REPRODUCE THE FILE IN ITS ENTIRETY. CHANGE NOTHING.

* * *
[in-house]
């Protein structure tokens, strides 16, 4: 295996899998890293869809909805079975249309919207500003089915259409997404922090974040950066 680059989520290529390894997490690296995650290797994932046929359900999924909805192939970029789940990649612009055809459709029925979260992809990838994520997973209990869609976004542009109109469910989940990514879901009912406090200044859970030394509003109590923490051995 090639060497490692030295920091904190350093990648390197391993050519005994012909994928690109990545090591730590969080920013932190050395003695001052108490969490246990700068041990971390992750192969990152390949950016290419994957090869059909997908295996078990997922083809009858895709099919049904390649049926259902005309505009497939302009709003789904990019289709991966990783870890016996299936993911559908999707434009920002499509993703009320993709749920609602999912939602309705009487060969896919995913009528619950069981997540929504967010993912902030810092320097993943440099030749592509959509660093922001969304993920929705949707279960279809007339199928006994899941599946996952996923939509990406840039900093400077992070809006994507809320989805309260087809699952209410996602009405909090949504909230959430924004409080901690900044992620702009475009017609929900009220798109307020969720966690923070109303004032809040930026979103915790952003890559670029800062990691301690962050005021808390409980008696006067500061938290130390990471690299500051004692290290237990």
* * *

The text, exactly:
[in-house]
């Protein structure tokens, strides 16, 4: 295996899998890293869809909805079975249309919207500003089915259409997404922090974040950066 680059989520290529390894997490690296995650290797994932046929359900999924909805192939970029789940990649612009055809459709029925979260992809990838994520997973209990869609976004542009109109469910989940990514879901009912406090200044859970030394509003109590923490051995 090639060497490692030295920091904190350093990648390197391993050519005994012909994928690109990545090591730590969080920013932190050395003695001052108490969490246990700068041990971390992750192969990152390949950016290419994957090869059909997908295996078990997922083809009858895709099919049904390649049926259902005309505009497939302009709003789904990019289709991966990783870890016996299936993911559908999707434009920002499509993703009320993709749920609602999912939602309705009487060969896919995913009528619950069981997540929504967010993912902030810092320097993943440099030749592509959509660093922001969304993920929705949707279960279809007339199928006994899941599946996952996923939509990406840039900093400077992070809006994507809320989805309260087809699952209410996602009405909090949504909230959430924004409080901690900044992620702009475009017609929900009220798109307020969720966690923070109303004032809040930026979103915790952003890559670029800062990691301690962050005021808390409980008696006067500061938290130390990471690299500051004692290290237990």